- Building nurture times into our routine when children can re-fuel emotionally
- Engage in genuine consultation with children about issues that affect them, value their ideas and, whenever possible, act upon them
- Create resources or plan activities with specific children in mind, reminding them they are special
- Doing something to help the children or an act of service for the children e.g. helping them to find their shoes, or finding the specific shaped block they have been searching for
- Giving children appropriate ‘gifts’ e.g. a daisy or special stone in the outside area
- Helping children to understand the concept of love, talking about people who love them and how to act in loving and caring ways
- Role modelling acting in loving and caring ways ourselves
- Sharing picture books specifically about love and special relationships
- If appropriate, allowing children to choose their own key person (the person that they gravitate towards)
- Ensuring that professional love or a loving pedagogy is defined and described within our setting’s policies.
I believe that love needs to be redefined within early childhood education to make the term more readily used and accepted. By kind and caring actions, holding children in mind and wanting the best for those in their care, early years practitioners are already demonstrating love on a daily basis. This pedagogy of love will demonstrate love’s power in these children’s lives and help them to grow into loving citizens of the future.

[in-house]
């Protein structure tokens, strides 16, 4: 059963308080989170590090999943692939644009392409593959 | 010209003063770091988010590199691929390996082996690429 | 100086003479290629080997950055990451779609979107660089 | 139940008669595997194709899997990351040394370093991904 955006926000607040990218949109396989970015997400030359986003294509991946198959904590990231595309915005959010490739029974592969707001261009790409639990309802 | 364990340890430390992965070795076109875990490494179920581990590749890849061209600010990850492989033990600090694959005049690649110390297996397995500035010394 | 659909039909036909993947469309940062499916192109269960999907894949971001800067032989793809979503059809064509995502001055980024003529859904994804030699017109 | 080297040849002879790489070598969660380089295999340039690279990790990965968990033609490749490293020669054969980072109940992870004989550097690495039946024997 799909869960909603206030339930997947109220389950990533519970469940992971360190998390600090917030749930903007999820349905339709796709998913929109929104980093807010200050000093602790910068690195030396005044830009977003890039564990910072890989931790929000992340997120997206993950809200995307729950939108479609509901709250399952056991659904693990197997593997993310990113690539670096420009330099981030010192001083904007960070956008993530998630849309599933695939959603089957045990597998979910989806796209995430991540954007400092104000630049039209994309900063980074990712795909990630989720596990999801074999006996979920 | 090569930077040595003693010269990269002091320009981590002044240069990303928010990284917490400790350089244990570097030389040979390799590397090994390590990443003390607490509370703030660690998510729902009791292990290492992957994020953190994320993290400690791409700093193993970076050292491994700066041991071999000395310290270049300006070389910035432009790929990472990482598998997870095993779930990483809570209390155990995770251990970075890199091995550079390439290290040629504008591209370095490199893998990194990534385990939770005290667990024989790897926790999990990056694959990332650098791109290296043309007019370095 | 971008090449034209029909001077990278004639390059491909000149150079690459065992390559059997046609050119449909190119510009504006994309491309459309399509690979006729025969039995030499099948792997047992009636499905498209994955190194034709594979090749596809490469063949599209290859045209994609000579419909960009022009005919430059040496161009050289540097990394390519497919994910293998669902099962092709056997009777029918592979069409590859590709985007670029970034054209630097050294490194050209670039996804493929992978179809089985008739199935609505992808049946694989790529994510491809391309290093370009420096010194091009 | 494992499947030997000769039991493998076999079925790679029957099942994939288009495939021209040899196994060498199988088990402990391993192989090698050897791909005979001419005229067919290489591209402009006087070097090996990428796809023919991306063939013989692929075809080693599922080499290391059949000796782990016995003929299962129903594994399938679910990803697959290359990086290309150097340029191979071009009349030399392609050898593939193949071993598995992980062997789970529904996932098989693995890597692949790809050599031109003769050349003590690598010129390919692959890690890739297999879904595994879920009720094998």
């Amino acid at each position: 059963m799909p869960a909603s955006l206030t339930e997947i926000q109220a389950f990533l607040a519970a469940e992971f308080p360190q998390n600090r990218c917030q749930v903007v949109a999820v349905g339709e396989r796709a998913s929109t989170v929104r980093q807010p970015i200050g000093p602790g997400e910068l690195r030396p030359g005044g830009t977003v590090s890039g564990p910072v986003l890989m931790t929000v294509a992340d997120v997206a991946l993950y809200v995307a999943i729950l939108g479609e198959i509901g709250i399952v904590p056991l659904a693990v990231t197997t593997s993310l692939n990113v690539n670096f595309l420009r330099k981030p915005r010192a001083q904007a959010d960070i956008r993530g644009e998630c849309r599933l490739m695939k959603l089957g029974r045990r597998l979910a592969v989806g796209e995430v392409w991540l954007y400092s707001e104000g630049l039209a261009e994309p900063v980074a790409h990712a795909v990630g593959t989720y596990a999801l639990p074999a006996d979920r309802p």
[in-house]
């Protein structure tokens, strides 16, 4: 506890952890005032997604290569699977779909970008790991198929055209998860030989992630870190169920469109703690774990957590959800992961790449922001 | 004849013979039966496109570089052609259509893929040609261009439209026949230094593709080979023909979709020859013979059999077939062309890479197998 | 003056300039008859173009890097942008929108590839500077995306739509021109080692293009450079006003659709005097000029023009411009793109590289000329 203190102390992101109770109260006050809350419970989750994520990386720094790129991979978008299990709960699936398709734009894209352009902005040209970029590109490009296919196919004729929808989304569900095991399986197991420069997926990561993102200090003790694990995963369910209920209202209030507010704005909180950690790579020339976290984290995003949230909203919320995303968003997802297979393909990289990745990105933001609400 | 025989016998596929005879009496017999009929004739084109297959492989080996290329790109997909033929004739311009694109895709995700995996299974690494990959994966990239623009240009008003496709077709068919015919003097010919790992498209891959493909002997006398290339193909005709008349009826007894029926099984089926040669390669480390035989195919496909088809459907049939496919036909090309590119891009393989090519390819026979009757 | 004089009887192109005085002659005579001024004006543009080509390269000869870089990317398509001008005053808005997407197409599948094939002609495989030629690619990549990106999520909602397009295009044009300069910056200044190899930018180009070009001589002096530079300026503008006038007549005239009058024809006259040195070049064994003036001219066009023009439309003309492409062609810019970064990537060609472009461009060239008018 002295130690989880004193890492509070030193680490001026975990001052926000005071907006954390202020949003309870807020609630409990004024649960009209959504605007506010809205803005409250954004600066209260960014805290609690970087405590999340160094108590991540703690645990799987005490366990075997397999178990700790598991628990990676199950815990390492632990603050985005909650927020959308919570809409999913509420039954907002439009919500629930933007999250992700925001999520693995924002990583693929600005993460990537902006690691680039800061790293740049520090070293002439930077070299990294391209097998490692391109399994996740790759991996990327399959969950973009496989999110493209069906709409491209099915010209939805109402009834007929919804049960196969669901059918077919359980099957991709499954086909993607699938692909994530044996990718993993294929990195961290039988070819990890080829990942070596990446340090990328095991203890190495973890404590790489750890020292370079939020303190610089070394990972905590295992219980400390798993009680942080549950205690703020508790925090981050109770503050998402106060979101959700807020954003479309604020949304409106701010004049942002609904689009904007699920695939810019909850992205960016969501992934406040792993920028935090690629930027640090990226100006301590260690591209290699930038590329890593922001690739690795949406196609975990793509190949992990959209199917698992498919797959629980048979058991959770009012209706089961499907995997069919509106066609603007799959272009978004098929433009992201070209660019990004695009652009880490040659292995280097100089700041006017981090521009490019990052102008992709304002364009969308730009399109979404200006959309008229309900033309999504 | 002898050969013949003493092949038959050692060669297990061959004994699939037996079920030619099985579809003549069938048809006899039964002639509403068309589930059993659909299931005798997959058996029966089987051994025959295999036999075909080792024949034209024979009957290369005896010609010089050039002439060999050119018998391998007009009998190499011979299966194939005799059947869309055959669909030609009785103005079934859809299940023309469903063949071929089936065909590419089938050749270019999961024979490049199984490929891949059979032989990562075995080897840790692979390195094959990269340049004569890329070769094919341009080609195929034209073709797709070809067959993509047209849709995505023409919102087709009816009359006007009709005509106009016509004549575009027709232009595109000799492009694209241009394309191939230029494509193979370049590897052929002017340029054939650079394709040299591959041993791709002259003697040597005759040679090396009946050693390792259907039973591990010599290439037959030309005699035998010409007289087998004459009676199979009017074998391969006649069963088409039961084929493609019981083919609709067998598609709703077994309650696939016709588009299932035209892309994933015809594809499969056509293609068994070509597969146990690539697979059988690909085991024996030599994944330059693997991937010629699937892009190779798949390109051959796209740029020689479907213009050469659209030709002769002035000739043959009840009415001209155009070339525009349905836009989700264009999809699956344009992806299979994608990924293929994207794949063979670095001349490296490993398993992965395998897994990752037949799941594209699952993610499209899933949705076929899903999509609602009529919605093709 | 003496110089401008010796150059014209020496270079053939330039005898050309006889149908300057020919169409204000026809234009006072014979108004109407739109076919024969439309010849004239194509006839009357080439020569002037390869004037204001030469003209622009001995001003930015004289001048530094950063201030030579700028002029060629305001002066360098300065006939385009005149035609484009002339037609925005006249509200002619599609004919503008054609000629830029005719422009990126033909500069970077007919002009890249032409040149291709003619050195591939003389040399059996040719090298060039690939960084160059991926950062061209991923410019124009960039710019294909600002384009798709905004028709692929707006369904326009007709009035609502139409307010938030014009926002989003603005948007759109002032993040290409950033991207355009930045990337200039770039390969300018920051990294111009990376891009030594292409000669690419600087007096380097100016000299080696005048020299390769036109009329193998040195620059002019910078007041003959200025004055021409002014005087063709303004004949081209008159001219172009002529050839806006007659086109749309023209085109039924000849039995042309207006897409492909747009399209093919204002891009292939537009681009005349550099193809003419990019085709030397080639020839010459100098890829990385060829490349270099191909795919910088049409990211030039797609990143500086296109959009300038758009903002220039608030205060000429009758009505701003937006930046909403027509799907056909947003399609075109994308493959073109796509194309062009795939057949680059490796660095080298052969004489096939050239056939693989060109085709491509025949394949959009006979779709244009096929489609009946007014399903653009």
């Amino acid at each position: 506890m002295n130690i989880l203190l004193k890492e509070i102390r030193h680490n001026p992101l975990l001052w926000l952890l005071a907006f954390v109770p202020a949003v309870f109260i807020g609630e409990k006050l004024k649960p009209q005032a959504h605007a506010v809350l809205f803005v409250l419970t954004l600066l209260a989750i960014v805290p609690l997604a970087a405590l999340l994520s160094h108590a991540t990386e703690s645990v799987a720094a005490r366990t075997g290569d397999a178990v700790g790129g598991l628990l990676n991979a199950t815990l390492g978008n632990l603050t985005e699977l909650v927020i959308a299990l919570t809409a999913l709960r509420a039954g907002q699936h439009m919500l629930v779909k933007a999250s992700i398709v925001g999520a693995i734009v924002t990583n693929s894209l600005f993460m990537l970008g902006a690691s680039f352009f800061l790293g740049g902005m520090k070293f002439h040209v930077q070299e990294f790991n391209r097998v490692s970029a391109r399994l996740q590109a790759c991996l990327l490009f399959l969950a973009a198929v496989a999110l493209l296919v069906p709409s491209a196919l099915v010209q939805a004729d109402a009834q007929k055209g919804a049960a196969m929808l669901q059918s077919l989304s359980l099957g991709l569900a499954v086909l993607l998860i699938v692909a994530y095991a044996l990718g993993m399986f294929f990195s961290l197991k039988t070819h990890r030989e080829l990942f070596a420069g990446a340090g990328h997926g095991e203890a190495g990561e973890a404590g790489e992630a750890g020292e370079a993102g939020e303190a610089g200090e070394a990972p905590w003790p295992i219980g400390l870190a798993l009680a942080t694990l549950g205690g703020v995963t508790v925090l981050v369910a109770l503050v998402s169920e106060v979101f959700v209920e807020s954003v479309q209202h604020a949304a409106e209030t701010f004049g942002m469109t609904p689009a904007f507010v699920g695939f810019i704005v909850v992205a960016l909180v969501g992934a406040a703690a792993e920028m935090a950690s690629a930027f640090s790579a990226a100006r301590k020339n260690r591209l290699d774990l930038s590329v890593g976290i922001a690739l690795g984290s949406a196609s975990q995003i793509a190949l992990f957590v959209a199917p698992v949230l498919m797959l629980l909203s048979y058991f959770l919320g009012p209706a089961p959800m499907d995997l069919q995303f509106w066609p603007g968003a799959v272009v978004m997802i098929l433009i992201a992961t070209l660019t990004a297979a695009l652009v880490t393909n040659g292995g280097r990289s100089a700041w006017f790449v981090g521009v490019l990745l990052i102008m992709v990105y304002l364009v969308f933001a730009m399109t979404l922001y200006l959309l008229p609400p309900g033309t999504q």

That’s what love has to do with it!
About the author
Tamsin Grimmer is an experienced early years consultant and trainer and parent who is passionate about young children’s learning and development. She believes that all children deserve practitioners who are inspiring, dynamic, reflective and committed to improving on their current best. Tamsin particularly enjoys planning and delivering training and supporting early years practitioners and teachers to improve outcomes for young children.
Tamsin has written two books – Observing and Developing Schematic Behaviour in Young Children and School Readiness and the Characteristics of Effective Learning.